Entomology, Department of


Crystal structures of oxidized and reduced mitochondrial thioredoxin reductase provide molecular details of the reaction mechanism

Ekaterina I. Biterova, University of Nebraska - Lincoln
Anton A. Turanov, University of Nebraska - Lincoln
Vadim N. Gladyshev, University of Nebraska-Lincoln
Joseph J. Barycki, University of Nebraska - Lincoln

Document Type Article

Published in Proceedings of the National Academy of Sciences USA 102:42 (October 18, 2005), pp. 15018-15023 ; doi 10.1073/pnas.0504218102. Copyright © 2005 by The National Academy of Sciences of the USA. Used by permission.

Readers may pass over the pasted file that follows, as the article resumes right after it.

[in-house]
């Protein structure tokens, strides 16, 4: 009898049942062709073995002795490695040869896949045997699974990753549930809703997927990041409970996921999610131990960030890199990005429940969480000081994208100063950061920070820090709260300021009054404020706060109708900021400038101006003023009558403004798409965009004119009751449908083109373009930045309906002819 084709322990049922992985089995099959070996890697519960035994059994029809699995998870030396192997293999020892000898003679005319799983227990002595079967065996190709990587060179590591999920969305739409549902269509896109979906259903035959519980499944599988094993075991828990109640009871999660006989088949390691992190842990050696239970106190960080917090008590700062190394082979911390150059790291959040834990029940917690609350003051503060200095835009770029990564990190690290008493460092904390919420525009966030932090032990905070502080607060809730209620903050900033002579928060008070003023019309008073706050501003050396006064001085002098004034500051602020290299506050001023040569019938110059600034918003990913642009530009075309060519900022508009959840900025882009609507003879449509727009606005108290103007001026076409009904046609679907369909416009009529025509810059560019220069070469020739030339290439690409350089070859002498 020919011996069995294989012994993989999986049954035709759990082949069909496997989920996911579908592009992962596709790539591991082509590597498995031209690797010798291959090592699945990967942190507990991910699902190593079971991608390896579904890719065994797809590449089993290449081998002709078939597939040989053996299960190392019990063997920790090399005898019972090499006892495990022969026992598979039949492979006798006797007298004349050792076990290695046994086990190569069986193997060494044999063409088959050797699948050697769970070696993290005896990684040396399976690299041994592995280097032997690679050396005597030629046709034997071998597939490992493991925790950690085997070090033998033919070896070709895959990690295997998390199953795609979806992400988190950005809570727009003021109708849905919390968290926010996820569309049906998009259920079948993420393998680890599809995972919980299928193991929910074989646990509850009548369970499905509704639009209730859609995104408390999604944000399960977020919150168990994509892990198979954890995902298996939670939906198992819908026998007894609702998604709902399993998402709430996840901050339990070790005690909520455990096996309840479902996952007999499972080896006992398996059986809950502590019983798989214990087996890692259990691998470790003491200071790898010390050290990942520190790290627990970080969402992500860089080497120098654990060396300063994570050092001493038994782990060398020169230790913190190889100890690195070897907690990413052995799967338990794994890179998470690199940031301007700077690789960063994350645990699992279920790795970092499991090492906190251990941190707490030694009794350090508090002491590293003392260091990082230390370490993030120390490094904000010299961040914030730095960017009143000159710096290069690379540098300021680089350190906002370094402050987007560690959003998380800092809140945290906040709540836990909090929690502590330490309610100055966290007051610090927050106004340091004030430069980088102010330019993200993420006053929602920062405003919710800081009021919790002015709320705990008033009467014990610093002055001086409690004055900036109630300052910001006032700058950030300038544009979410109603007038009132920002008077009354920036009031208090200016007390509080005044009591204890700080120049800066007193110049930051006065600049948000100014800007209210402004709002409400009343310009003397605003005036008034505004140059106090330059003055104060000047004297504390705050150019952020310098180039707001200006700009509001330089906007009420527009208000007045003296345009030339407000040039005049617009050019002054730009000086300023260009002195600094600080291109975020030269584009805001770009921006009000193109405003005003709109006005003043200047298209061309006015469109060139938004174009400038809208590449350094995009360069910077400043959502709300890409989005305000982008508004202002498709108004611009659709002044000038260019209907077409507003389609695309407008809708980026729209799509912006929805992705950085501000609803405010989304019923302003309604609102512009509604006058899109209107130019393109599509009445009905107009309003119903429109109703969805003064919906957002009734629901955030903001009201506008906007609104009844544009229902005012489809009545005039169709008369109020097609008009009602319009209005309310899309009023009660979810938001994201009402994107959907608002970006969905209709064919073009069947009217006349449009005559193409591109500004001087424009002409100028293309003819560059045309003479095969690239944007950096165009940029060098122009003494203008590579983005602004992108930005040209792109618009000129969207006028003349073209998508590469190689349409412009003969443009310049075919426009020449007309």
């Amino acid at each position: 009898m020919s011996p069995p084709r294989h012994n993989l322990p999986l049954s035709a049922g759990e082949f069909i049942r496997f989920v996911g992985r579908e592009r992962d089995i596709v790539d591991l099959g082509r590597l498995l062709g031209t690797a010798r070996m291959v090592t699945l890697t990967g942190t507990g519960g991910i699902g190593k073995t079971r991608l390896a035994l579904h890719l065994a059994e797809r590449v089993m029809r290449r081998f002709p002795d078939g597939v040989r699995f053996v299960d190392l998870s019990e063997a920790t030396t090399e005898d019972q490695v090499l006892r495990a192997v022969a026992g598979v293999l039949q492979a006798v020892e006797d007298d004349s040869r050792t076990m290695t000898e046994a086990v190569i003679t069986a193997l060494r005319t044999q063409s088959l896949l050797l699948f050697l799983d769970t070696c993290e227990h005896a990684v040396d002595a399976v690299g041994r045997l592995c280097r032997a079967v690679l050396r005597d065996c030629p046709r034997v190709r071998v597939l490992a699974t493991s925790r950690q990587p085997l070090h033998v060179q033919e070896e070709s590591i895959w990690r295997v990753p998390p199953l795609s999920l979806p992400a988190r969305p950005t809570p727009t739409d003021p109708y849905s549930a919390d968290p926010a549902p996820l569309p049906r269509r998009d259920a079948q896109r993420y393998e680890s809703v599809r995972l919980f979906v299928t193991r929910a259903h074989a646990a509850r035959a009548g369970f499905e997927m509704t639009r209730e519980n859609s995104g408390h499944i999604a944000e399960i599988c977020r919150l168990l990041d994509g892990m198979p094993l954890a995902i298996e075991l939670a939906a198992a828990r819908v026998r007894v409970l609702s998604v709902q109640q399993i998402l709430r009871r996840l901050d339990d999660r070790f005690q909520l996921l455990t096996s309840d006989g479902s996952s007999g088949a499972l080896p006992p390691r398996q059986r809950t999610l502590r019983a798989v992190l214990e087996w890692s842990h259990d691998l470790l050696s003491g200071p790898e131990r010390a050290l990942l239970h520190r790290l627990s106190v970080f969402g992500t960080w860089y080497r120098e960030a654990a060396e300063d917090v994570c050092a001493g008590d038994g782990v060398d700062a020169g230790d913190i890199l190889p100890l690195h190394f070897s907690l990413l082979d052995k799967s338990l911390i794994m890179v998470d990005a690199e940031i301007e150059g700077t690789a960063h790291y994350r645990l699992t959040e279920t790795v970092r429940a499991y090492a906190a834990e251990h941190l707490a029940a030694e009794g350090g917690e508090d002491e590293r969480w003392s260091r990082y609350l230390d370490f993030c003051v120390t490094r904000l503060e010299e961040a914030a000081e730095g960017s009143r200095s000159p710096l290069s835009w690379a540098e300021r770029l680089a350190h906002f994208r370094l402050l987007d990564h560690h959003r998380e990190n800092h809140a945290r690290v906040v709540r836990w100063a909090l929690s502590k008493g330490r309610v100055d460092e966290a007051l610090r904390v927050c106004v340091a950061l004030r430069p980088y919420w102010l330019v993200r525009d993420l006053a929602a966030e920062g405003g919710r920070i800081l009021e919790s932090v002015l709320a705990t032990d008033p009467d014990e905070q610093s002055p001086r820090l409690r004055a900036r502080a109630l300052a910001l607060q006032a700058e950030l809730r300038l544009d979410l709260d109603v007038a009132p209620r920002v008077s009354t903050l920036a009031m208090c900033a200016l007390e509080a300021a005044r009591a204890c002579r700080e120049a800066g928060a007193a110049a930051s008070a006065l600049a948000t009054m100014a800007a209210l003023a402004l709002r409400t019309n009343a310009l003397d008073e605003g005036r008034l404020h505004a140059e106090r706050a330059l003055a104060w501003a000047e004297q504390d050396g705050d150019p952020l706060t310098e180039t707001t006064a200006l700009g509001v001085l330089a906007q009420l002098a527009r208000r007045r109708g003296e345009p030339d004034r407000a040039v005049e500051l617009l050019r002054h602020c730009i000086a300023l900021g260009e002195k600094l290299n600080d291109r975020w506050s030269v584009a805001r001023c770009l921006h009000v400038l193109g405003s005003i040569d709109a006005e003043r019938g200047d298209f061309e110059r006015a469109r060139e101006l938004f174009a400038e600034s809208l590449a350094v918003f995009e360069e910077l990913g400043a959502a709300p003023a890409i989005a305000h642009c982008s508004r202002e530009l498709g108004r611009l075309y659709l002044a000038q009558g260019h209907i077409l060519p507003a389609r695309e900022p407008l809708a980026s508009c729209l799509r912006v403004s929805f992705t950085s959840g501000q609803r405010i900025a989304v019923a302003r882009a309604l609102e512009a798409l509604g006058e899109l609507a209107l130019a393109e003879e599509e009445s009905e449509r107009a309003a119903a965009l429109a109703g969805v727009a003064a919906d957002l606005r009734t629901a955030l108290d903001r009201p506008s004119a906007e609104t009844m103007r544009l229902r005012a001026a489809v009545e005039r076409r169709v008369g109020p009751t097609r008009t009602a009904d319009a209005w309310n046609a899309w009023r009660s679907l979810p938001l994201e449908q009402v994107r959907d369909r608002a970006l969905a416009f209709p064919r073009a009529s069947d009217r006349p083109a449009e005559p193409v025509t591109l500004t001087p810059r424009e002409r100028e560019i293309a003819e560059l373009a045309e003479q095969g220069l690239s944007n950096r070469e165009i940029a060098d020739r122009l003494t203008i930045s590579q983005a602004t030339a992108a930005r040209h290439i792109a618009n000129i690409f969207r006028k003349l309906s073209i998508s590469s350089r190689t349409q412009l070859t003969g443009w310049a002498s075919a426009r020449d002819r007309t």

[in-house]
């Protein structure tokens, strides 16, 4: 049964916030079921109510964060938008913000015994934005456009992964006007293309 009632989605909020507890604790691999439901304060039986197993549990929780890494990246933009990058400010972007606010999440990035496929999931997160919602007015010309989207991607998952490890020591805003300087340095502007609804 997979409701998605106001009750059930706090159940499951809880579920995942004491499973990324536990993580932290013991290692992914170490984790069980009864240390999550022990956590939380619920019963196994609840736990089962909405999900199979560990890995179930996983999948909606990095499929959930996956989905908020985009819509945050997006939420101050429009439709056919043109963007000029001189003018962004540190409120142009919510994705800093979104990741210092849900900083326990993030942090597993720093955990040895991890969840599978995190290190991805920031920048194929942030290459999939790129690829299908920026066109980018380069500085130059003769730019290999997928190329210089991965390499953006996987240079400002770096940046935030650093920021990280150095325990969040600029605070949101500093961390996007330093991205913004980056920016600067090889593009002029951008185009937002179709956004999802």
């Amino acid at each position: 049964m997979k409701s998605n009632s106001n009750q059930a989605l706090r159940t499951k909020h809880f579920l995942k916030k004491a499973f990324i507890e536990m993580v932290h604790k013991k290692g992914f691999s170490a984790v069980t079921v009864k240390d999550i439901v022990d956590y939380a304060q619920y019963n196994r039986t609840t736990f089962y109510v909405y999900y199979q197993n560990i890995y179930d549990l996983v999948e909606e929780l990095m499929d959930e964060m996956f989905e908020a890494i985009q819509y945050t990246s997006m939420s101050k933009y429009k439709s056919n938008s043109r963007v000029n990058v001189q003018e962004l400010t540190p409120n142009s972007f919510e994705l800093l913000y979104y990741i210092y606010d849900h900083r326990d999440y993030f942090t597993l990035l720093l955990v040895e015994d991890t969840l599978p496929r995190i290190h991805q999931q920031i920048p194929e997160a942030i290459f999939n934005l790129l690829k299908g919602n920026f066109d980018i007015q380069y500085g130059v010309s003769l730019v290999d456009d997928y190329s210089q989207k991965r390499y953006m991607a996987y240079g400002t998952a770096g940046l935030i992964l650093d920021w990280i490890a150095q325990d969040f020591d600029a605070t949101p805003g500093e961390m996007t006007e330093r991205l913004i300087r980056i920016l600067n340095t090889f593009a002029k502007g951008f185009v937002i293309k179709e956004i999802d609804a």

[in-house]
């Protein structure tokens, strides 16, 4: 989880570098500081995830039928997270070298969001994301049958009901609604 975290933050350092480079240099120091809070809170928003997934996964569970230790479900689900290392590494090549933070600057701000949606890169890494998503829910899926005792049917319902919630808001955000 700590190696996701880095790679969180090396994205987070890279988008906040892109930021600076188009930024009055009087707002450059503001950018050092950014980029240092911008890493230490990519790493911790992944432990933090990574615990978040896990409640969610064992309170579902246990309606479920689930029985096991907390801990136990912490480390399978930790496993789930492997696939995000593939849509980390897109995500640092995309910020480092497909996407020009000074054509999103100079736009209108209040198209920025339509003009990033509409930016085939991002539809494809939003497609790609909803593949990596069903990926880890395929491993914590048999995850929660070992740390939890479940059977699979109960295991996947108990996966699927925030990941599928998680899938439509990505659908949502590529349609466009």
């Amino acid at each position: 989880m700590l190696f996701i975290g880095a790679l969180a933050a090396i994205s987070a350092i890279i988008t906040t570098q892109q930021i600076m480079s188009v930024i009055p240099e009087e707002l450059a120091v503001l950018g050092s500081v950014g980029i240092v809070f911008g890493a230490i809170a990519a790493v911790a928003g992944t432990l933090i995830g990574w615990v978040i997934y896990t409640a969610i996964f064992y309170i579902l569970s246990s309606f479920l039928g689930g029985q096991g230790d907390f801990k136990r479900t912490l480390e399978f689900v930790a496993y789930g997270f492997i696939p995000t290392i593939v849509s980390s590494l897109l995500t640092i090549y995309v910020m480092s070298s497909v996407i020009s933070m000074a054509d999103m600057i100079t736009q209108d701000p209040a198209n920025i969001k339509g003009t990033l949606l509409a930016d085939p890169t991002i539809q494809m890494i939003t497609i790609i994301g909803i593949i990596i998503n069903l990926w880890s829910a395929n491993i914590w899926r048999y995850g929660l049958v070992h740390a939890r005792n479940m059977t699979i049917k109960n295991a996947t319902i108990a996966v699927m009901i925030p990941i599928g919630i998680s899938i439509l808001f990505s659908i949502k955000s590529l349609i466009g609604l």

Thioredoxin reductase (TrxR) is an essential enzyme required for the efficient maintenance of the cellular redox homeostasis, particularly in cancer cells that are sensitive to reactive oxygen species. In mammals, distinct isozymes function in the cytosol and mitochondria. Through an intricate mechanism, these enzymes transfer reducing equivalents from NADPH to bound FAD and subsequently to an active-site disulfide. In mammalian TrxRs, the dithiol then reduces a mobile C-terminal selenocysteine- containing tetrapeptide of the opposing subunit of the dimer. Once activated, the C-terminal redox center reduces a disulfide bond within thioredoxin. In this report, we present the structural data on a mitochondrial TrxR, TrxR2 (also known as TR3 and TxnRd2). Mouse TrxR2, in which the essential selenocysteine residue had been replaced with cysteine, was isolated as a FAD-containing holoenzyme and crystallized (2.6 Å; R = 22.2%; Rfree = 27.6%). The addition of NADPH to the TrxR2 crystals resulted in a color change, indicating reduction of the active-site disulfide and formation of a species presumed to be the flavin–thiolate charge transfer complex. Examination of the NADP(H)-bound model (3.0 Å; R = 24.1%; Rfree = 31.2%) indicates that an active-site tyrosine residue must rotate from its initial position to stack against the nicotinamide ring of NADPH, which is juxtaposed to the isoalloxazine ring of FAD to facilitate hydride transfer. Detailed analysis of the structural data in conjunction with a model of the unusual C-terminal selenenylsulfide suggests molecular details of the reaction mechanism and highlights evolutionary adaptations among reductases.